How to Prevent a Coronavirus DepressionPaul Romer
By Paul Romer (original source The New York Times)
“Covid-19, the most threatening pandemic of the past century, has precipitated both a health crisis and an economic crisis. The strategies that governments have adopted to deal with each crisis separately are contradictory and risk catastrophic, long-term failure.
Social distancing is an emergency measure that will save lives but brings economic activity to a near-halt. During the worst of the Great Depression, 25 percent of the labor force was out of work. Several days ago, on March 17, Treasury Secretary Steven Mnuchin warned Congress that the unemployment rate could soon reach 20 percent. The economic news since then has been ominous. A growing fraction of the population — about one in four Americans — is under orders to stay home.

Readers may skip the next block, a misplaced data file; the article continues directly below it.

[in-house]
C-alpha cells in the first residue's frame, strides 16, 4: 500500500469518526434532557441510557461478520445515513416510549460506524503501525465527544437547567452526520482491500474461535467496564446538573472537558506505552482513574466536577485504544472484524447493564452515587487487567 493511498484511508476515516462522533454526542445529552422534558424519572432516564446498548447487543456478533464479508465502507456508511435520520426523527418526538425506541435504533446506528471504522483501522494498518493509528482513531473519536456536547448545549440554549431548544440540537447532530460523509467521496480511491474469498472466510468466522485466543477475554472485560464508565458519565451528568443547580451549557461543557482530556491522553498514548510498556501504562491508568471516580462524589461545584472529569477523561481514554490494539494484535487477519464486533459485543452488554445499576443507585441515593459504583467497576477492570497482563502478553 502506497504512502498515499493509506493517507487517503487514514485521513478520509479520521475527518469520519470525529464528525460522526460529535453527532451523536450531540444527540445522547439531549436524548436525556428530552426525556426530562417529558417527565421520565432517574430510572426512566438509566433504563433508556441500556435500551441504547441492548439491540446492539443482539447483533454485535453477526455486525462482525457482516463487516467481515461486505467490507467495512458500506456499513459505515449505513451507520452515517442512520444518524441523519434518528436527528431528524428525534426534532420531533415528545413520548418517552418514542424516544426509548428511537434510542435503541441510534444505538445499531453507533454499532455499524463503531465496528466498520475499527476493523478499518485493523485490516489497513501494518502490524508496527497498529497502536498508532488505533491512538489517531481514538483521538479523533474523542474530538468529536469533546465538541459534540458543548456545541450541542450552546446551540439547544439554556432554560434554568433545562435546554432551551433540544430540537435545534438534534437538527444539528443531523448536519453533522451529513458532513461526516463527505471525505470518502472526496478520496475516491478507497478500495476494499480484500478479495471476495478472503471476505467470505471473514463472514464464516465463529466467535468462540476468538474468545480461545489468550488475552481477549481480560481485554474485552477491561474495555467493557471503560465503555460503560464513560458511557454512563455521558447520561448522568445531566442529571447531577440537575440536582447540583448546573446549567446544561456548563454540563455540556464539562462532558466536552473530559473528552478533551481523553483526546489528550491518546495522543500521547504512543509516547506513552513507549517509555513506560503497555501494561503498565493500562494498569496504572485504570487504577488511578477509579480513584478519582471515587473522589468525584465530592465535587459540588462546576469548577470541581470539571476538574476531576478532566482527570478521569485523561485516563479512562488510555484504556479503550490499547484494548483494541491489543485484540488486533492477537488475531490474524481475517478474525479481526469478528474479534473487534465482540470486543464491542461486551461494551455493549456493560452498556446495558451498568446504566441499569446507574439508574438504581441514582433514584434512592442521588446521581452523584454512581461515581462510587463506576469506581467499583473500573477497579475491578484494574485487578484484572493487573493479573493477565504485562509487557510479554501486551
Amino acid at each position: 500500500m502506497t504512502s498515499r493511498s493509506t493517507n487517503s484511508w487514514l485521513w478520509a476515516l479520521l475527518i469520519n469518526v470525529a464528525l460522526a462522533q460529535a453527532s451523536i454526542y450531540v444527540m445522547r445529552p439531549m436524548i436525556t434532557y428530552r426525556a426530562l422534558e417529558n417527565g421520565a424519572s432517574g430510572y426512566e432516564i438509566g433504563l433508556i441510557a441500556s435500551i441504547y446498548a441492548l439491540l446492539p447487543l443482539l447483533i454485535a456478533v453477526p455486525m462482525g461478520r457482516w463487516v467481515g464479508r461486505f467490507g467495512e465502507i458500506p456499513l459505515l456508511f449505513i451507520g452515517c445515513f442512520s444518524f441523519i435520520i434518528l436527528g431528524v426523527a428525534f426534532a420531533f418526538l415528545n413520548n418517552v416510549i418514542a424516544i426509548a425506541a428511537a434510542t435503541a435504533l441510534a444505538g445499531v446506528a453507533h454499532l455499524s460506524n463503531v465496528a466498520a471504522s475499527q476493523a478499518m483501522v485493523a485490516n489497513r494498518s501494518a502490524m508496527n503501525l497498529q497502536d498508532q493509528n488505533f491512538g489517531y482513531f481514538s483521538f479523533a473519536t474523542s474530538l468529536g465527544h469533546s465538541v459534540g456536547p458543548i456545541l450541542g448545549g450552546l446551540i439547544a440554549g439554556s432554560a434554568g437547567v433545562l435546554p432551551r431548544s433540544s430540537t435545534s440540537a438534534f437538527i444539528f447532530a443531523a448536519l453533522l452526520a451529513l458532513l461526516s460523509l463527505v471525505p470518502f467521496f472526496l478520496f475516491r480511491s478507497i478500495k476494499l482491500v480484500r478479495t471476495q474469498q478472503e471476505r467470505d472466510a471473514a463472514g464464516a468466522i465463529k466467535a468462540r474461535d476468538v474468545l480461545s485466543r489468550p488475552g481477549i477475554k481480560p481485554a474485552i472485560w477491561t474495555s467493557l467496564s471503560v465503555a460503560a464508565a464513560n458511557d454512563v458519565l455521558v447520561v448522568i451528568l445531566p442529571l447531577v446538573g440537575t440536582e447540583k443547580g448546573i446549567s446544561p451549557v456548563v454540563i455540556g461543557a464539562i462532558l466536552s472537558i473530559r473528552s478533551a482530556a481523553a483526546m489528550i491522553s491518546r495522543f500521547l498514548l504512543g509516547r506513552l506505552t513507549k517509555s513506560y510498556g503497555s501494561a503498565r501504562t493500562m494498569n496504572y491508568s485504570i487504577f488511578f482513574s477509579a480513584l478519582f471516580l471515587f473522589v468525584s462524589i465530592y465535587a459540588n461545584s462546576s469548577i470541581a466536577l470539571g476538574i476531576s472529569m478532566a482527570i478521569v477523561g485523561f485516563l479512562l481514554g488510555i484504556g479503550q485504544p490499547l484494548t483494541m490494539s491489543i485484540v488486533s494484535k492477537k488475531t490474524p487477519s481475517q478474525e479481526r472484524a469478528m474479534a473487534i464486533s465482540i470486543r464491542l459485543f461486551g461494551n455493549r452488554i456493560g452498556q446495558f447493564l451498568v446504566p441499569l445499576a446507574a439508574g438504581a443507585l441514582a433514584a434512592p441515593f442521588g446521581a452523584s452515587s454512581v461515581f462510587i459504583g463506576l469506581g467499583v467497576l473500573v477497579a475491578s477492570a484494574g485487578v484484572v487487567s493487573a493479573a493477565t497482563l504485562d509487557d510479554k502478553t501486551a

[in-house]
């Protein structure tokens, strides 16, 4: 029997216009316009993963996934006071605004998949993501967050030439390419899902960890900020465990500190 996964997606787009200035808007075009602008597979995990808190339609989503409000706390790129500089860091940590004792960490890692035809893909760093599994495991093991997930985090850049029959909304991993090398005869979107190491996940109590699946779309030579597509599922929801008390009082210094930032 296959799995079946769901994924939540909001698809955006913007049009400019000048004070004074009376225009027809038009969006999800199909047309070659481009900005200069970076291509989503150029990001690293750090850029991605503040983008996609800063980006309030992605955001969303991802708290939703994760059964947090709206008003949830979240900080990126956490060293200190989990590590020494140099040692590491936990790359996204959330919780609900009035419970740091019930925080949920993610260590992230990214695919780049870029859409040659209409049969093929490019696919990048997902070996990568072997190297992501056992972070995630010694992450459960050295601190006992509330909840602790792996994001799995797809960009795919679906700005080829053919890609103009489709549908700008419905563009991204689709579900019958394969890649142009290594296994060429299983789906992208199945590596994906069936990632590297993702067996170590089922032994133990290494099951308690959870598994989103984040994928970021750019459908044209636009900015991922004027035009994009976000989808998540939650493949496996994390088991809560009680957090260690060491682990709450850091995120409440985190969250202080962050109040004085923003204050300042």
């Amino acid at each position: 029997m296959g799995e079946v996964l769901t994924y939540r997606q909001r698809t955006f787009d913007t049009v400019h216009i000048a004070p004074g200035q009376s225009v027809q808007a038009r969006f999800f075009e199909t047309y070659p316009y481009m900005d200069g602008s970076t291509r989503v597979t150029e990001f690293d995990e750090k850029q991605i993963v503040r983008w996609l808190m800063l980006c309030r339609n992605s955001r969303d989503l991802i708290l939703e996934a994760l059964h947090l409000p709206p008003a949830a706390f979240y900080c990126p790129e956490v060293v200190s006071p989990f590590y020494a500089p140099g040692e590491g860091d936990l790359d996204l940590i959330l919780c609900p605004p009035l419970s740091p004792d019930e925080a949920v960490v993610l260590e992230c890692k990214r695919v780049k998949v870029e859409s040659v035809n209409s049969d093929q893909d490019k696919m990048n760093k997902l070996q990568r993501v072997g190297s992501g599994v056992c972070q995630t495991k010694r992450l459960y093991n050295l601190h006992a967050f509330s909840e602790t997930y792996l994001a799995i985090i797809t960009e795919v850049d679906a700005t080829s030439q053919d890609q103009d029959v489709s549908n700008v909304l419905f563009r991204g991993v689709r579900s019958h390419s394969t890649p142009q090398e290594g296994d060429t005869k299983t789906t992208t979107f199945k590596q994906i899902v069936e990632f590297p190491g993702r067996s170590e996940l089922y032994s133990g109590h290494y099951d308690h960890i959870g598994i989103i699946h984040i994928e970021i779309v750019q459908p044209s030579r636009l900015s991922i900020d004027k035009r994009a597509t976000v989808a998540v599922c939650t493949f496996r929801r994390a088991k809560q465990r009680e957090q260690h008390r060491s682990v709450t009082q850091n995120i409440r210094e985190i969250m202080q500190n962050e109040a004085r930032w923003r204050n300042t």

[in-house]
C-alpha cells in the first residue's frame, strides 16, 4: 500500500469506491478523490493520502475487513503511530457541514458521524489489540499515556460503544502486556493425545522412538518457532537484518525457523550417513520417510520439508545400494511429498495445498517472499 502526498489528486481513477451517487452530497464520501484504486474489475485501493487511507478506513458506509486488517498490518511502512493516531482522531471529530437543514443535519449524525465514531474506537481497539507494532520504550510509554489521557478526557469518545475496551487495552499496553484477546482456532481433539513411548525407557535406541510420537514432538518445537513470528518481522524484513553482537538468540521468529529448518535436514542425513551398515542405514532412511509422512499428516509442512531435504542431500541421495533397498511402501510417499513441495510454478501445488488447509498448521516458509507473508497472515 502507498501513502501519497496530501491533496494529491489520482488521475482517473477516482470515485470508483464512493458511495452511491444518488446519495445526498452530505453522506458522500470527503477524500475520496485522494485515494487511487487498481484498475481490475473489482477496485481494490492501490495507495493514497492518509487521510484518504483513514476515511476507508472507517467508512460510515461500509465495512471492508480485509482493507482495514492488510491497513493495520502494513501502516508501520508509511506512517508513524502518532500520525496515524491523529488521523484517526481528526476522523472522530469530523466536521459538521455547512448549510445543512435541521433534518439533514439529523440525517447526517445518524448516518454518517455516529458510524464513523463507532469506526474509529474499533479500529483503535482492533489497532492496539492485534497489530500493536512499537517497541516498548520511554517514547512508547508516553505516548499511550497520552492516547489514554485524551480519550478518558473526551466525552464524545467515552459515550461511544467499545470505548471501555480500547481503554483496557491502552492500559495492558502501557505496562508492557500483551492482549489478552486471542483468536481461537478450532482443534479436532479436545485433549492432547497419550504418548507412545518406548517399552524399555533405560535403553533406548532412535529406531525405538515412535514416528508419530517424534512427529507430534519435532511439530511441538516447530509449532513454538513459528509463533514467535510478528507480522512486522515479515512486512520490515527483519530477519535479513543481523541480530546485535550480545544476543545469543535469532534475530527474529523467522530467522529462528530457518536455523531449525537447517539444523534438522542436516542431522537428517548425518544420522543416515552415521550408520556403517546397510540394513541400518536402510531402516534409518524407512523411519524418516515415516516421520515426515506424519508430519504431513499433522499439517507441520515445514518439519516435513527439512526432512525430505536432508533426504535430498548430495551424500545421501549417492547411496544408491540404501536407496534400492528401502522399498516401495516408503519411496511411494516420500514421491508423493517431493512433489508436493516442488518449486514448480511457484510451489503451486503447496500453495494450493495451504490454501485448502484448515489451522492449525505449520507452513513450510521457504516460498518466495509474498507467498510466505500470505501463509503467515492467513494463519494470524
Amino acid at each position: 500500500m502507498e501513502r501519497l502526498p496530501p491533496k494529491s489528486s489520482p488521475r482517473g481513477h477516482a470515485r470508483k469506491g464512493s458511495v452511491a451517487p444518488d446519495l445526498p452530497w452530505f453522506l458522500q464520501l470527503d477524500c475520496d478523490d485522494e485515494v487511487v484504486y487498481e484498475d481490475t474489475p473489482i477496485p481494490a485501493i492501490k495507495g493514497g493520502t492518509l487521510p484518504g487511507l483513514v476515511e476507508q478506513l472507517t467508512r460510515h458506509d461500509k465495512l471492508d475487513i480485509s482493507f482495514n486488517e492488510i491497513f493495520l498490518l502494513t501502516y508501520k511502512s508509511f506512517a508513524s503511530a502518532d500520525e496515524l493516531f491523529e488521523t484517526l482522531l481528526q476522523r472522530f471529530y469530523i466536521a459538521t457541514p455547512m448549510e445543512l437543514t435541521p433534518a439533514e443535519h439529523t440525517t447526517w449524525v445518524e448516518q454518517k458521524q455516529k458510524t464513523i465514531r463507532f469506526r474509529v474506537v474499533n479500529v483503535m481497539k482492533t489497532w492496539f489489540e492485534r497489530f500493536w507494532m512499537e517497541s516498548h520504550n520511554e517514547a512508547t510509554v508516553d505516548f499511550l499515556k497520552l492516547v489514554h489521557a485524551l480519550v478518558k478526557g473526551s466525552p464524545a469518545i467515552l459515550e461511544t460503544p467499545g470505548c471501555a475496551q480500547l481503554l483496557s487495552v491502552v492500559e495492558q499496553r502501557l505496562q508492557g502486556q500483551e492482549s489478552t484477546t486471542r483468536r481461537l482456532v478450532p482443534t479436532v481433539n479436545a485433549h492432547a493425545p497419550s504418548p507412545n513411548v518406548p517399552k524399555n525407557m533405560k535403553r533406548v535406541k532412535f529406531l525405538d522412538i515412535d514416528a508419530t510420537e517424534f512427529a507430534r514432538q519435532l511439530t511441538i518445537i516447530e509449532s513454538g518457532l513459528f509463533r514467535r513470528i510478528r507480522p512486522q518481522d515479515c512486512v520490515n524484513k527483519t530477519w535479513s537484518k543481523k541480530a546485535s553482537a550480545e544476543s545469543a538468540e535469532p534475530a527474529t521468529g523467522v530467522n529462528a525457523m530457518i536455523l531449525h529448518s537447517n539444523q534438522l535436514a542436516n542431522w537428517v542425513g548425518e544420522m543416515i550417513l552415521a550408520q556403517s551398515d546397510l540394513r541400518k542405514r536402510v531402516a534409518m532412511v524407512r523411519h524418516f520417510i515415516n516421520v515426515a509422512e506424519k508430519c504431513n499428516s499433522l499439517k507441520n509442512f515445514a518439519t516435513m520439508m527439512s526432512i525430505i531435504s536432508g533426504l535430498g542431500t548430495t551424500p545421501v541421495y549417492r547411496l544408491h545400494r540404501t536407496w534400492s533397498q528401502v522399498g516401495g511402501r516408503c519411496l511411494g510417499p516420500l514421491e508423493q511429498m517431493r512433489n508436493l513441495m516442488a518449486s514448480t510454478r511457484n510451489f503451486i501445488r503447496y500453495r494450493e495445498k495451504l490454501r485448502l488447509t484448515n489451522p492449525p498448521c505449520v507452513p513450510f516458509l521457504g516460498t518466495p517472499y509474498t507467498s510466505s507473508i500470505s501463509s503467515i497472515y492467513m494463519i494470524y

Loan guarantees and direct cash transfers will stave off bankruptcy and default on debt, but these measures cannot restore the output that is lost when social distancing keeps people from producing goods and services.
To protect our way of life, we need to shift within a couple of months to a targeted approach that limits the spread of the virus but still lets most people go back to work and resume their daily activities.”
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